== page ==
Interview with Ruard Ganzevoort from Rotterdam committee

Ethics committees investigate ties to Israel: ‘No delaying tactic’

cut ties gaza
Protest on Dom Square. Photo: DUB

University students and staff keep calling on universities to cut ties with Israeli institutions. Pro-Palestinian protesters erected a tent camp in Delft and occupied a university building in Nijmegen, which has since been cleared out.

So far, universities have done little to nothing to meet the demands. The only thing the universities of Leiden, Maastricht, Nijmegen, Rotterdam and Tilburg are doing is setting up committees to investigate these controversial collaborations. At Utrecht University, the Executive Board has promised to re-examine all of its collaborations before summer, together with the faculty deans.

And no, that’s not a delaying tactic, says Professor Ruard Ganzevoort. “Most anything can be viewed as a delaying tactic, but I think universities are sincerely looking to figure out how to handle these partnerships sensibly.”

Ganzevoort, who was a senator for GroenLinks until last year, is the dean of the International Institute of Social Studies (ISS) in The Hague, which is part of Erasmus University Rotterdam. On behalf of that university, he will lead a committee on sensitive partnerships. His first goal is to put a "framework" into writing.

Why aren’t you looking at the partnerships right away?
“First, we want to know what criteria partnerships must fulfil. Erasmus University wishes to have a positive impact on society, which raises the question: can we collaborate with a certain institution to this end? And, if so, what is the importance of this collaboration to the field?”

But wasn’t this committee set up because of Gaza?
“That did accelerate things, but it could have been another issue. Such a framework would have come in handy when we got questions about our collaborations with the fossil industry or when Russia invaded Ukraine. These kinds of issues will come up more and more often because geopolitical complexity is increasing.”

How does a committee like that function? Are the meetings public or are you weighing up all of the arguments behind closed doors?
“I would prefer to work as transparently as possible, but I can’t say that yet. Personally, I advocate openness wherever possible.”

Is such a committee intended to put a stop to the debate? As in: "The committee has had its say, now it’s over"?
“On the contrary, as an academic community, we play and will continue to play an important role in major societal issues. We can clarify them, ask critical questions, analyse what’s happening. Some scientists feel like that’s enough and that’s a legitimate stance. But there’s also room for academics who want to take up a position that is more based on social engagement, realising that knowledge is also a form of power. The committee is merely intended to help weigh up the arguments as diligently as possible.”

Will occupations end? Will this reduce the polarisation?
“No, that’s not something this committee can achieve. Erasmus University wants to do three things: facilitate dialogue, investigate sensitive partnerships and look into doing something constructive for students and scientists in Gaza. After all, the entire academic structure in Gaza has been obliterated. A committee isn’t the only answer to polarisation.”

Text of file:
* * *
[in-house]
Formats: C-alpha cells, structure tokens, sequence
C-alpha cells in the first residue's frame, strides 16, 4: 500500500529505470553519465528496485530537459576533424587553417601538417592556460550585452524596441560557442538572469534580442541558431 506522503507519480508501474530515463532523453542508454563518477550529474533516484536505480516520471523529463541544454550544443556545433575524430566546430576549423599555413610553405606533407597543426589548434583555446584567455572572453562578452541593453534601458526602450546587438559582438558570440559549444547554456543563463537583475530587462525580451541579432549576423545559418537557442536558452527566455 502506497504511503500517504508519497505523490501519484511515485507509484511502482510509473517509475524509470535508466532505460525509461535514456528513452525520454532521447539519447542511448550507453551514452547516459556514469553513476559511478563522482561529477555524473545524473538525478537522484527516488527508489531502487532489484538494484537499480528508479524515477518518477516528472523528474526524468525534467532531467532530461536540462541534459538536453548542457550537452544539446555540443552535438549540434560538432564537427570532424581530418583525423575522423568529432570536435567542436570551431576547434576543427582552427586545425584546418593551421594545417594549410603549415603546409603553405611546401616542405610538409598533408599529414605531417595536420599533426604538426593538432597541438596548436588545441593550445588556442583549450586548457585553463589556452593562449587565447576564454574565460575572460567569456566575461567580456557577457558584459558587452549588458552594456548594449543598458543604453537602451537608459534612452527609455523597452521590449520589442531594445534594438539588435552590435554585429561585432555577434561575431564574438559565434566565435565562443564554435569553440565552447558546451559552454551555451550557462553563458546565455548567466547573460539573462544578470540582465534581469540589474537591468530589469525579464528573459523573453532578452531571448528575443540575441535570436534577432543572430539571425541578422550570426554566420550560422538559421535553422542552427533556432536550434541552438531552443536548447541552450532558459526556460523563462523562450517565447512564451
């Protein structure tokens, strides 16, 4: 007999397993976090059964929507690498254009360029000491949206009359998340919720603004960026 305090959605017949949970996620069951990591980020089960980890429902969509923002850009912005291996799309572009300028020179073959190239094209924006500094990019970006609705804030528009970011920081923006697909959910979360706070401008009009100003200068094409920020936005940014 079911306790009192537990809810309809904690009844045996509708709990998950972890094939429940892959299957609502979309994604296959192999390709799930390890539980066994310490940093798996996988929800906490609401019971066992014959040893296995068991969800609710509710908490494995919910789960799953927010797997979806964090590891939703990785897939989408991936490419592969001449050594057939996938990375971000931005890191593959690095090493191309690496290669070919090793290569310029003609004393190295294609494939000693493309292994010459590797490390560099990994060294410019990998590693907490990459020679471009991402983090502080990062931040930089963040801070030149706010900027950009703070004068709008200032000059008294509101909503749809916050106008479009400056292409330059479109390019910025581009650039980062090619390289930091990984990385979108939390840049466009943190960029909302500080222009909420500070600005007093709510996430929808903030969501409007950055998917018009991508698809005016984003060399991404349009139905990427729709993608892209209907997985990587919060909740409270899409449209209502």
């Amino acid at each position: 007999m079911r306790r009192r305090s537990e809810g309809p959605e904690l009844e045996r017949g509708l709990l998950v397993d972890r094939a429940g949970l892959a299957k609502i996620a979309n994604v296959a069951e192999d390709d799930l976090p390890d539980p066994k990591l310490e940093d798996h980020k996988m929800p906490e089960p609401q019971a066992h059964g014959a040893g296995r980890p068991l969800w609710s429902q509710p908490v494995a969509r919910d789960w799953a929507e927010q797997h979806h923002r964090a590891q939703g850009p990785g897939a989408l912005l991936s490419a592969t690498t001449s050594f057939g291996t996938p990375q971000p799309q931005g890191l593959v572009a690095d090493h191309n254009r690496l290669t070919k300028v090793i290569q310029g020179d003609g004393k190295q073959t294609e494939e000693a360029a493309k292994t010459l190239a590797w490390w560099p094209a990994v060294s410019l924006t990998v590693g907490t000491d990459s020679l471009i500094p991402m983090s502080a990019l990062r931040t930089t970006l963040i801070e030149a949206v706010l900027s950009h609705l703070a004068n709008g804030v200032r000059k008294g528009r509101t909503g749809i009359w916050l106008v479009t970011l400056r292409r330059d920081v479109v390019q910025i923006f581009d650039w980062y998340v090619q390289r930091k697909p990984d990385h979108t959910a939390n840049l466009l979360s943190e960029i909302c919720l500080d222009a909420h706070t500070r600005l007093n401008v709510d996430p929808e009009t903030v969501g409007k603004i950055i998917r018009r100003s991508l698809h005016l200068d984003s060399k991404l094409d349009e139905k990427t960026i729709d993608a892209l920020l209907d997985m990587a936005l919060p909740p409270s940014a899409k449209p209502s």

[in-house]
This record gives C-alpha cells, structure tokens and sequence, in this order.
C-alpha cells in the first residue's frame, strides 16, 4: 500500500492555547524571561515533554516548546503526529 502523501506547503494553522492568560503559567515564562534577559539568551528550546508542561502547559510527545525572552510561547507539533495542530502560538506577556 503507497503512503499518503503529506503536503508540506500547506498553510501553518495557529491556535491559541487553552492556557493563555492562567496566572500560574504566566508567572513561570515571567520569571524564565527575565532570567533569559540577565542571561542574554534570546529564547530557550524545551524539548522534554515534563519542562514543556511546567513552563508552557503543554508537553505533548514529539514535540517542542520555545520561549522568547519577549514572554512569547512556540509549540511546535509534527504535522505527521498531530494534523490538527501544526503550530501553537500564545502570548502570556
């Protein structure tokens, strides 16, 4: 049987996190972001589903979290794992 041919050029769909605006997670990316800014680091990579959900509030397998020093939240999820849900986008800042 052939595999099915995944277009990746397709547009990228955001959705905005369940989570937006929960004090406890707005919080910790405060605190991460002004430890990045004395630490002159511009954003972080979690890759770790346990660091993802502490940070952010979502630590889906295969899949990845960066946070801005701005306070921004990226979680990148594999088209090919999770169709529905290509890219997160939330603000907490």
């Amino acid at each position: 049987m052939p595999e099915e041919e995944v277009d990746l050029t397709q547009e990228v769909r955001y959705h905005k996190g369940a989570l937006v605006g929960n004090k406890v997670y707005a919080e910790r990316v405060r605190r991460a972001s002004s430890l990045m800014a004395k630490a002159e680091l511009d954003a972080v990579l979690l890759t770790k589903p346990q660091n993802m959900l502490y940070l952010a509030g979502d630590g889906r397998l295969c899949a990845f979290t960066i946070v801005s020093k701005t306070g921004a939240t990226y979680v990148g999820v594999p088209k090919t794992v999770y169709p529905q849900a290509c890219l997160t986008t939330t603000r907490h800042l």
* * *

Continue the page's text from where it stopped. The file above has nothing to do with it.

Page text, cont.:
Is there enough debate within educational institutions?
“No, I don’t think that happens enough, but let’s be fair: it’s a pretty difficult matter. Every attempt to have a conversation about it is almost immediately under pressure and is quick to get out of hand because of that same polarisation.”

So first you will create a framework and then start thinking about Gaza. Approximately how long will this take?
“This is urgent, we can’t wait much longer. I would love to be more specific and say we will finish the framework by the end of the week, but that’s a promise I might not be able to keep. Besides, we have to be diligent.”

Is cutting ties with Israel compatible with academic freedom and openness in science?
“That’s one of the things we need to consider. What I can say is that many of those freedoms are collective freedoms, which apply more to an institution than to an individual scientist. In the end, exchange relationships are organised by an institution. This is not to say that they are entirely separate from the individual, but it does mean there’s a collective responsibility as well.

You also have to distinguish between research and education. A student exchange is essentially different from a discussion on knowledge security: what do you do when another country directly uses our knowledge to make weapons? Do we legitimise that as an institution? And what does it mean to students or a field if we terminate the collaboration? You can disagree with what’s happening in a country, but that may mean two things: you either continue the collaboration or terminate it. So it all depends on the circumstances.”

Who is part of your committee? Does it include students?
“No, no students. The committee is composed of ‘academic experts’, who gather information from as many sources as possible. The committee focuses on weighing up arguments. We want to take account of as many different visions and lines of reasoning as possible, but the committee itself shouldn’t turn into a battlefield.”

Why did they ask you?
“Tasks like these are always divided up amongst the deans. Perhaps it was a factor that I’m dean of the International Institute of Social Studies, which deals with many societal issues. I also acquired a great deal of experience in the Senate on political issues and the sometimes complicated international relations.”